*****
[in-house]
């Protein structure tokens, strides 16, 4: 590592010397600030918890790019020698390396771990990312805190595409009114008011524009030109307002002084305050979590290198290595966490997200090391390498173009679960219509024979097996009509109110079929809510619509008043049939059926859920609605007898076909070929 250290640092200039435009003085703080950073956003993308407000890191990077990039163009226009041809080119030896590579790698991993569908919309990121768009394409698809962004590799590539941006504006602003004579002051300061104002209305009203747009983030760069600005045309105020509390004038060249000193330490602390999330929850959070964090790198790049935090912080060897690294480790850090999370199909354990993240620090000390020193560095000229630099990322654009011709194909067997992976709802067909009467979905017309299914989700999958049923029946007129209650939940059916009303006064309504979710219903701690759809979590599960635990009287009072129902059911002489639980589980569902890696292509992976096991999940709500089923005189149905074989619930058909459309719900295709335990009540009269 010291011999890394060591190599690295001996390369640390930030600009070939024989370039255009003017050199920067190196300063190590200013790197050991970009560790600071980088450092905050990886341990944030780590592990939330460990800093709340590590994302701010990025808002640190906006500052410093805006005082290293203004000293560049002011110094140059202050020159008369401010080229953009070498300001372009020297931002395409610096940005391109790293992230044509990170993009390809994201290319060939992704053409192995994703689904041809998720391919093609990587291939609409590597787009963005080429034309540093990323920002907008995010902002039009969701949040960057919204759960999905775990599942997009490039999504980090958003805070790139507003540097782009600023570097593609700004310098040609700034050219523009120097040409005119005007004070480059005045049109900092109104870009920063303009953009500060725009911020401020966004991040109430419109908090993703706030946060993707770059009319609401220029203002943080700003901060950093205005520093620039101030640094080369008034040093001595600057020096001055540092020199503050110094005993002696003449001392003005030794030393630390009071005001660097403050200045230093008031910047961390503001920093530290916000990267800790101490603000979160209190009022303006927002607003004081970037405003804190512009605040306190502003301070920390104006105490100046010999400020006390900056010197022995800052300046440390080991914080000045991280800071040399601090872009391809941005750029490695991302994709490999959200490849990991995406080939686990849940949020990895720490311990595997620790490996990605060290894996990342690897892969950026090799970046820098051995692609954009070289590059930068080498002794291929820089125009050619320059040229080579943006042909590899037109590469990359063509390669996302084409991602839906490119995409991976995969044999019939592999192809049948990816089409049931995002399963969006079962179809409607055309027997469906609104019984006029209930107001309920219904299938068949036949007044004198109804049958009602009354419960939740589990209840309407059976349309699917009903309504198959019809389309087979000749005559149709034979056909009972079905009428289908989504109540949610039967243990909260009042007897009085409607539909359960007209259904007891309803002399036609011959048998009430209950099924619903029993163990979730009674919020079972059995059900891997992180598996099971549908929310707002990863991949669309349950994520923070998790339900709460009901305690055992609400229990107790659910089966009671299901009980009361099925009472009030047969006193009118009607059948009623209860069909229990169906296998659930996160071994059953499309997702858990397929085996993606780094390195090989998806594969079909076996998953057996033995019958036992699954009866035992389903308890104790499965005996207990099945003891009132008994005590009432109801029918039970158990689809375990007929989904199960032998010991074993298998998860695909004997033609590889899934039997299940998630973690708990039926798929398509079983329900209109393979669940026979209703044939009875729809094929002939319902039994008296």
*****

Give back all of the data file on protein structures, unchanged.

[in-house]
């Protein structure tokens, strides 16, 4: 590592010397600030918890790019020698390396771990990312805190595409009114008011524009030109307002002084305050979590290198290595966490997200090391390498173009679960219509024979097996009509109110079929809510619509008043049939059926859920609605007898076909070929 250290640092200039435009003085703080950073956003993308407000890191990077990039163009226009041809080119030896590579790698991993569908919309990121768009394409698809962004590799590539941006504006602003004579002051300061104002209305009203747009983030760069600005045309105020509390004038060249000193330490602390999330929850959070964090790198790049935090912080060897690294480790850090999370199909354990993240620090000390020193560095000229630099990322654009011709194909067997992976709802067909009467979905017309299914989700999958049923029946007129209650939940059916009303006064309504979710219903701690759809979590599960635990009287009072129902059911002489639980589980569902890696292509992976096991999940709500089923005189149905074989619930058909459309719900295709335990009540009269 010291011999890394060591190599690295001996390369640390930030600009070939024989370039255009003017050199920067190196300063190590200013790197050991970009560790600071980088450092905050990886341990944030780590592990939330460990800093709340590590994302701010990025808002640190906006500052410093805006005082290293203004000293560049002011110094140059202050020159008369401010080229953009070498300001372009020297931002395409610096940005391109790293992230044509990170993009390809994201290319060939992704053409192995994703689904041809998720391919093609990587291939609409590597787009963005080429034309540093990323920002907008995010902002039009969701949040960057919204759960999905775990599942997009490039999504980090958003805070790139507003540097782009600023570097593609700004310098040609700034050219523009120097040409005119005007004070480059005045049109900092109104870009920063303009953009500060725009911020401020966004991040109430419109908090993703706030946060993707770059009319609401220029203002943080700003901060950093205005520093620039101030640094080369008034040093001595600057020096001055540092020199503050110094005993002696003449001392003005030794030393630390009071005001660097403050200045230093008031910047961390503001920093530290916000990267800790101490603000979160209190009022303006927002607003004081970037405003804190512009605040306190502003301070920390104006105490100046010999400020006390900056010197022995800052300046440390080991914080000045991280800071040399601090872009391809941005750029490695991302994709490999959200490849990991995406080939686990849940949020990895720490311990595997620790490996990605060290894996990342690897892969950026090799970046820098051995692609954009070289590059930068080498002794291929820089125009050619320059040229080579943006042909590899037109590469990359063509390669996302084409991602839906490119995409991976995969044999019939592999192809049948990816089409049931995002399963969006079962179809409607055309027997469906609104019984006029209930107001309920219904299938068949036949007044004198109804049958009602009354419960939740589990209840309407059976349309699917009903309504198959019809389309087979000749005559149709034979056909009972079905009428289908989504109540949610039967243990909260009042007897009085409607539909359960007209259904007891309803002399036609011959048998009430209950099924619903029993163990979730009674919020079972059995059900891997992180598996099971549908929310707002990863991949669309349950994520923070998790339900709460009901305690055992609400229990107790659910089966009671299901009980009361099925009472009030047969006193009118009607059948009623209860069909229990169906296998659930996160071994059953499309997702858990397929085996993606780094390195090989998806594969079909076996998953057996033995019958036992699954009866035992389903308890104790499965005996207990099945003891009132008994005590009432109801029918039970158990689809375990007929989904199960032998010991074993298998998860695909004997033609590889899934039997299940998630973690708990039926798929398509079983329900209109393979669940026979209703044939009875729809094929002939319902039994008296």